Governor Heineman announced that he has opted to have Nebraska adopt a Federal Healthcare Exchange.  In support  of his decision, Heineman pointed out that a State Healthcare Exchange would cost Nebraskans $470 million more than a Federal Healthcare Exchange.

Health care exchanges are mandated under the Patient Protection and Affordable Care Act.   A healthcare exchange is an organization in the health insurance market that is expected to ease the complications of shopping for coverage for consumers and small businesses.  Exchanges are expected to create a more organized and competitive market.  Exchanges will offer different health insurance  plans and will be organized  in a way that shows a clear comparison of available plan options based on price, benefits and services, and quality.  For individuals, a federal healthcare exchange will create a more efficient healthcare market while also making purchasing healthcare more affordable and understandable.

© 2012 Parsonage Vandenack Williams LLC

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Meaningful Use Stage 2 – Electronic Health Records and HIPAA

To satisfy the new Meaningful Use Stage 2 requirements, providers must furnish patients with electronic copies of their health information upon request.  Providers should ensure that their systems are able to timely meet these requests and to satisfy the requirements of the HIPAA Privacy Rule.  The Meaningful Use Stage 2 standard requires that more than 50 percent of patients who request electronic copies of their health information must be provided that information within three business days.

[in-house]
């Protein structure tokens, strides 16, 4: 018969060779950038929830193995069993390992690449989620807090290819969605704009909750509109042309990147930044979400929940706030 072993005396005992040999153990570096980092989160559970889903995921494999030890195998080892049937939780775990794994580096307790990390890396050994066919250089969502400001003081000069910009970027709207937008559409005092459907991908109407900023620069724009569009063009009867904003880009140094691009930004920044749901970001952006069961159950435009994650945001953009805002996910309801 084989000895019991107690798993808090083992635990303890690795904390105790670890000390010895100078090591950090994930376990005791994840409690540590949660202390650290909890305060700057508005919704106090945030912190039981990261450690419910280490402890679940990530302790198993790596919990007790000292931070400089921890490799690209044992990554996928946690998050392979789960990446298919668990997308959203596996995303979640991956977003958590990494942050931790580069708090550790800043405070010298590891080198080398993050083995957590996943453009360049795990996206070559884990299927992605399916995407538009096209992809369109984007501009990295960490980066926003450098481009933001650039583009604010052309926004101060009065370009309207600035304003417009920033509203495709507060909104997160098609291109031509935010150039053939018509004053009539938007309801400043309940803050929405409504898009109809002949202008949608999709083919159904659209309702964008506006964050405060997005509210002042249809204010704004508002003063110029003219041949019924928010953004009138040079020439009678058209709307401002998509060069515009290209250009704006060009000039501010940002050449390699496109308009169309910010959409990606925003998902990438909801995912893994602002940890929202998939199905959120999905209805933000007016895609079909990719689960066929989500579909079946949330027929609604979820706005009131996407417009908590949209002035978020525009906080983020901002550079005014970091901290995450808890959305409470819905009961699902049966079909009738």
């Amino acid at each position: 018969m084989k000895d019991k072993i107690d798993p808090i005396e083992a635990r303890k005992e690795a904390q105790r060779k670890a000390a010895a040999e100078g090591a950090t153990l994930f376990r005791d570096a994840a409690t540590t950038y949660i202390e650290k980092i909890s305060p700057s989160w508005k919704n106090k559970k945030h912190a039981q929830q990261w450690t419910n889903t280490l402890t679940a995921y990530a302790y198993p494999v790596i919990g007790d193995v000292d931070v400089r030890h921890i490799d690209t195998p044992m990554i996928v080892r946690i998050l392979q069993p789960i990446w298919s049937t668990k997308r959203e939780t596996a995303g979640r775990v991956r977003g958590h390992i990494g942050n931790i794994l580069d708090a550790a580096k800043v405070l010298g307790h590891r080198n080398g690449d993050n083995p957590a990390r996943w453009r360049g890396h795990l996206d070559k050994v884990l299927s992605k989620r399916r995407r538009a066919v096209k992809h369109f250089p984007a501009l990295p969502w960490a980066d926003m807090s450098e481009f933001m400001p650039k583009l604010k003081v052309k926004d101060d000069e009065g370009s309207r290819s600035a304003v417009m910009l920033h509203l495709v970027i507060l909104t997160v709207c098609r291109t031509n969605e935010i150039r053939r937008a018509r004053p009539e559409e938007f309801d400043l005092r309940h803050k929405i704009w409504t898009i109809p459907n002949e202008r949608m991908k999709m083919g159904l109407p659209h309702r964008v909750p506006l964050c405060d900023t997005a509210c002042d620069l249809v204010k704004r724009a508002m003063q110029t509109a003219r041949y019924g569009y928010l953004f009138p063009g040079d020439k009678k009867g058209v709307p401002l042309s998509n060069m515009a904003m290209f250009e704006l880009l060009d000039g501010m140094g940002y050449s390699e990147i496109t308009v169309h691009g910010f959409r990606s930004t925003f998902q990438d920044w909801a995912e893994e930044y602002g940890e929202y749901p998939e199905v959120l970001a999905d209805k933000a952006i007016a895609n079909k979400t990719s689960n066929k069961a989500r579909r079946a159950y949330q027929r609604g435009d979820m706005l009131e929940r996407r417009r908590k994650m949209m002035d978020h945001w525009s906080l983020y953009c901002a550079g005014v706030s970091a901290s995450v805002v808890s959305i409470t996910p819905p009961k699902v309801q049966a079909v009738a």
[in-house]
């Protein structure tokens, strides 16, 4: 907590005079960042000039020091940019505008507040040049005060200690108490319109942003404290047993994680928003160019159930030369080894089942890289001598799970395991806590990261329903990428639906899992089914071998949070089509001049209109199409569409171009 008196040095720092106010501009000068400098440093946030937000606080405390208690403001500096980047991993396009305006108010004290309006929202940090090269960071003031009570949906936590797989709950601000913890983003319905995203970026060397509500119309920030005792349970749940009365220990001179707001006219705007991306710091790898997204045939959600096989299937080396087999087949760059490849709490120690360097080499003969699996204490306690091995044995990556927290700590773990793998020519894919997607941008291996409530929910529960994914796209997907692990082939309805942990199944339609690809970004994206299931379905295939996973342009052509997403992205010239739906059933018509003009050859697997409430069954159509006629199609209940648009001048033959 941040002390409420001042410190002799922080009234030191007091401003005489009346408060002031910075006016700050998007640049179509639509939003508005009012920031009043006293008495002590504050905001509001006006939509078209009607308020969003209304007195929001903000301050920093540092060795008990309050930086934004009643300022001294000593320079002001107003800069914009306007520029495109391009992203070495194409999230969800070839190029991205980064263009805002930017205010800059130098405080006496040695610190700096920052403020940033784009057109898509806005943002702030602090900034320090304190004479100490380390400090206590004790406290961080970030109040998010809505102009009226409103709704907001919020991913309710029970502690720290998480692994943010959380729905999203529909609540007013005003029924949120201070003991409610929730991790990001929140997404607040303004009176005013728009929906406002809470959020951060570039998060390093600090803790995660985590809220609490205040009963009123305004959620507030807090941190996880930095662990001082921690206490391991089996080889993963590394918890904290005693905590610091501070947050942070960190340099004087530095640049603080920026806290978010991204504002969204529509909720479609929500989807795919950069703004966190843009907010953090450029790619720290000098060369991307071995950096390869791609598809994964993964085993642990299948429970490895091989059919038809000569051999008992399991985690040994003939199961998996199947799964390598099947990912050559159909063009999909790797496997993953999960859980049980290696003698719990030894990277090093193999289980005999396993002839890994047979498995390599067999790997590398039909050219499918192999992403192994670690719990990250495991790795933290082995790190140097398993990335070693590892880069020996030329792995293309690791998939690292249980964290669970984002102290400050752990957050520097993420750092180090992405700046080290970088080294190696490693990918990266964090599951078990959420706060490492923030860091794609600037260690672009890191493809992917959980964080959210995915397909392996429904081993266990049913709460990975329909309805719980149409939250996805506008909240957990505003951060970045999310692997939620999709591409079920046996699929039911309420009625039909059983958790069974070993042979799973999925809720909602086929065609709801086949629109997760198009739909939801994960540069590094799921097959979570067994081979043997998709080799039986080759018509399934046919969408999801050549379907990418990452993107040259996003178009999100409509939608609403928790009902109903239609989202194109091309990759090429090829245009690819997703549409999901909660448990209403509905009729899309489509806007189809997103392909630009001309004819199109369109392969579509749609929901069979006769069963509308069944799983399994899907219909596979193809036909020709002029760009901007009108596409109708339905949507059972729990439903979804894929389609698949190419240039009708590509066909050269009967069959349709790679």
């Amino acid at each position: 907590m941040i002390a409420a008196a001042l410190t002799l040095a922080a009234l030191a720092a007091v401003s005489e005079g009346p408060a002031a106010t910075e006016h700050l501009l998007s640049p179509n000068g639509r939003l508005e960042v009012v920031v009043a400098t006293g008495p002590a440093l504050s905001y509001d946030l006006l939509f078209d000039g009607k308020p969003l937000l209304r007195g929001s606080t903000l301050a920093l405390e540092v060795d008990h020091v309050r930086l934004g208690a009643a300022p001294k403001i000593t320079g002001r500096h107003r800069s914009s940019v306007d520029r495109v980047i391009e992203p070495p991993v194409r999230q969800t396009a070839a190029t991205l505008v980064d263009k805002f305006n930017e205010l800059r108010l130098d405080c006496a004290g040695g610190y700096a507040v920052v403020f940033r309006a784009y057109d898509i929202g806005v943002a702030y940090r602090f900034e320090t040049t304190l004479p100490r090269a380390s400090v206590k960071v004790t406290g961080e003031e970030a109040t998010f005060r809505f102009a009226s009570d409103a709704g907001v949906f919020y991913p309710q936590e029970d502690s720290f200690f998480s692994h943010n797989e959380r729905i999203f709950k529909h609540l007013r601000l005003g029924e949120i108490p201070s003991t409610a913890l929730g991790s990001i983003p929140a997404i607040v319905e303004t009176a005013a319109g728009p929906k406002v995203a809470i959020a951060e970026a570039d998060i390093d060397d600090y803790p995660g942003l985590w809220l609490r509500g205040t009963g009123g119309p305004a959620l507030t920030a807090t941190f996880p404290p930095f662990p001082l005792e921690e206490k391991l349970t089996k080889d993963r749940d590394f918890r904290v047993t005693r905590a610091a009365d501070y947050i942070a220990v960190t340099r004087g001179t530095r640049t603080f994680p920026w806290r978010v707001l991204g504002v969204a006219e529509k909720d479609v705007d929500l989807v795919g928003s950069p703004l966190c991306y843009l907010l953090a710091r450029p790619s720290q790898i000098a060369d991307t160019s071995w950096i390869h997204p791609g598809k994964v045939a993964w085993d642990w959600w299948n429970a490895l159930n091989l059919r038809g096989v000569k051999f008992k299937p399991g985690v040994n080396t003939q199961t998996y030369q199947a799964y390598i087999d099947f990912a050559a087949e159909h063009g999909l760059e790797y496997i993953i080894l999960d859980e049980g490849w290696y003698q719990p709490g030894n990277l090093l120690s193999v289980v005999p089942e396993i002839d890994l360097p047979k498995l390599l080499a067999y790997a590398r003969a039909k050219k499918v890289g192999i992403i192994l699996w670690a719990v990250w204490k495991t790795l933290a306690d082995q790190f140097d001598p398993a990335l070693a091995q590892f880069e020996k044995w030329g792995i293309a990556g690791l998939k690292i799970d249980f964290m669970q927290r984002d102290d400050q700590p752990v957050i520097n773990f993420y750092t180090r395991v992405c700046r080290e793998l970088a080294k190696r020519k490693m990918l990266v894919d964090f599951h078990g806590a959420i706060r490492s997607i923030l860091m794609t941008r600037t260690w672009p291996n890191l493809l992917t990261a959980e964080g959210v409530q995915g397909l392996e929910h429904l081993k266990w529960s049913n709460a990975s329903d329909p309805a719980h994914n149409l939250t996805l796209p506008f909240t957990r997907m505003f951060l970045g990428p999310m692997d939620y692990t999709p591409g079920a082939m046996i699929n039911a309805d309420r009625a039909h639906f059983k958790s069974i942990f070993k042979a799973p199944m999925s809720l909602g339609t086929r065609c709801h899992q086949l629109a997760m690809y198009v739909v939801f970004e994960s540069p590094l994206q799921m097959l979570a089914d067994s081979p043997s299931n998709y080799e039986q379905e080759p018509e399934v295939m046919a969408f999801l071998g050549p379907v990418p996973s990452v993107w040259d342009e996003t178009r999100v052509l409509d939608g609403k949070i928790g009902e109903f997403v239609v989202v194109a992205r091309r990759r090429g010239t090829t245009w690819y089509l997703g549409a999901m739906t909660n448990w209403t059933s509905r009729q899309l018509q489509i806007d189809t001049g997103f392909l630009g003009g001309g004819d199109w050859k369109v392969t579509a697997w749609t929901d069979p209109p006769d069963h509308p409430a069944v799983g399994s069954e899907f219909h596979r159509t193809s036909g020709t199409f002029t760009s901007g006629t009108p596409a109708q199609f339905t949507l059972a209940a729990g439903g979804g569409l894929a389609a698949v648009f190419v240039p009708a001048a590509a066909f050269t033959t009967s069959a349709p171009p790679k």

When providing electronic copies of health information, providers should keep in mind that electronic data may be furnished in any format.  For example, information could be provided via a patient portal, CD, USB drive, or the like.  Providers should update their HIPAA compliance plans to include provisions relating to electronic media accordingly.  As under the HIPAA Privacy Rule, providers may only charge a reasonable, cost-based fee for a copy of the information.  It is important to remember that providers may withhold certain types of information from a patient’s electronic copies of health information.  Since the types of health information that can be withheld from patients or third parties is subject to a higher confidentiality standard, providers also need to review their HIPAA compliance plans to ensure that appropriate protocols for electronic disclosure are in place.

© 2012 Parsonage Vandenack Williams LLC

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Meaningful Use Stage 2—New Core Objectives

Now that the Stage 2 meaningful use standards are available, health care providers should start planning to implement attestation requirements.  Providers cannot begin to attest until 2014.  However, providers should consider two factors that indicate the need to plan.  First, the requirements for both stages of attestation are now more rigorous than before, and providers will no longer be able to count exclusions toward their non-core objectives.  Second, the number of core objectives that providers must meet has significantly increased.

In particular, providers should plan to meet one of two new Stage 2 core objectives.  Eligible physicians must use secure electronic messaging to communicate with patients on relevant health information.  Eligible hospitals and critical access hospitals must use automatic medication tracking from order to administration using assistive technologies and an electronic medication administration record.  Providers should also keep in mind that many of the objectives that carry over from Stage 1 to Stage 2 have significantly higher thresholds.  To meet these thresholds, providers should consider the use of external audits and implementation planning to meet Stage 2 requirements in 2014.

© 2012 Parsonage Vandenack Williams LLC

For more information, contact info@pvwlaw.com